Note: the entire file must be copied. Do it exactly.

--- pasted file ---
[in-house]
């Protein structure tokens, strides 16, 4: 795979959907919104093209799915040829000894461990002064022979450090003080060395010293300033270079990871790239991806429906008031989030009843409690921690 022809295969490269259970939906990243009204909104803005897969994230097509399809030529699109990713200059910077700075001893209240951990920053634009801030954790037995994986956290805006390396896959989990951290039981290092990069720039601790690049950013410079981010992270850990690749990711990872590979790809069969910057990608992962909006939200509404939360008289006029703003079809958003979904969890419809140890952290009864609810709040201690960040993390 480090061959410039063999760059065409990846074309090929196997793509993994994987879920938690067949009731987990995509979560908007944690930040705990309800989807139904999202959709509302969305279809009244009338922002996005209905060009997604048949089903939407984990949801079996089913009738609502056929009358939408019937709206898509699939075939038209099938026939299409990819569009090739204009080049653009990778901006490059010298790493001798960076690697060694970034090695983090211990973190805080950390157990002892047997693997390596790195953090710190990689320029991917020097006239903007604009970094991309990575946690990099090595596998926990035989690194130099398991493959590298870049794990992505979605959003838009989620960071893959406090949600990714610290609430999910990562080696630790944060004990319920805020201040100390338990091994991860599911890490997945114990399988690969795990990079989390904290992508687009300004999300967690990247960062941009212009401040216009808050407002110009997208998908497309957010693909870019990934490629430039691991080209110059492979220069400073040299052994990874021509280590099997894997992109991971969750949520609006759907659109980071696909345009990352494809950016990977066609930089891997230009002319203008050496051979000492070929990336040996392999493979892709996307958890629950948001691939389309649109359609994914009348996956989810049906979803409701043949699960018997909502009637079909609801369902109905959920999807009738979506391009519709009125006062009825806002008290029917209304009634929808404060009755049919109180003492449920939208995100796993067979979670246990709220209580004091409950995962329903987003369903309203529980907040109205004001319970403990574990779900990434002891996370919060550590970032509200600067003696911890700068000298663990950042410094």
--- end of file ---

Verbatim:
[in-house]
């Protein structure tokens, strides 16, 4: 795979959907919104093209799915040829000894461990002064022979450090003080060395010293300033270079990871790239991806429906008031989030009843409690921690 022809295969490269259970939906990243009204909104803005897969994230097509399809030529699109990713200059910077700075001893209240951990920053634009801030954790037995994986956290805006390396896959989990951290039981290092990069720039601790690049950013410079981010992270850990690749990711990872590979790809069969910057990608992962909006939200509404939360008289006029703003079809958003979904969890419809140890952290009864609810709040201690960040993390 480090061959410039063999760059065409990846074309090929196997793509993994994987879920938690067949009731987990995509979560908007944690930040705990309800989807139904999202959709509302969305279809009244009338922002996005209905060009997604048949089903939407984990949801079996089913009738609502056929009358939408019937709206898509699939075939038209099938026939299409990819569009090739204009080049653009990778901006490059010298790493001798960076690697060694970034090695983090211990973190805080950390157990002892047997693997390596790195953090710190990689320029991917020097006239903007604009970094991309990575946690990099090595596998926990035989690194130099398991493959590298870049794990992505979605959003838009989620960071893959406090949600990714610290609430999910990562080696630790944060004990319920805020201040100390338990091994991860599911890490997945114990399988690969795990990079989390904290992508687009300004999300967690990247960062941009212009401040216009808050407002110009997208998908497309957010693909870019990934490629430039691991080209110059492979220069400073040299052994990874021509280590099997894997992109991971969750949520609006759907659109980071696909345009990352494809950016990977066609930089891997230009002319203008050496051979000492070929990336040996392999493979892709996307958890629950948001691939389309649109359609994914009348996956989810049906979803409701043949699960018997909502009637079909609801369902109905959920999807009738979506391009519709009125006062009825806002008290029917209304009634929808404060009755049919109180003492449920939208995100796993067979979670246990709220209580004091409950995962329903987003369903309203529980907040109205004001319970403990574990779900990434002891996370919060550590970032509200600067003696911890700068000298663990950042410094």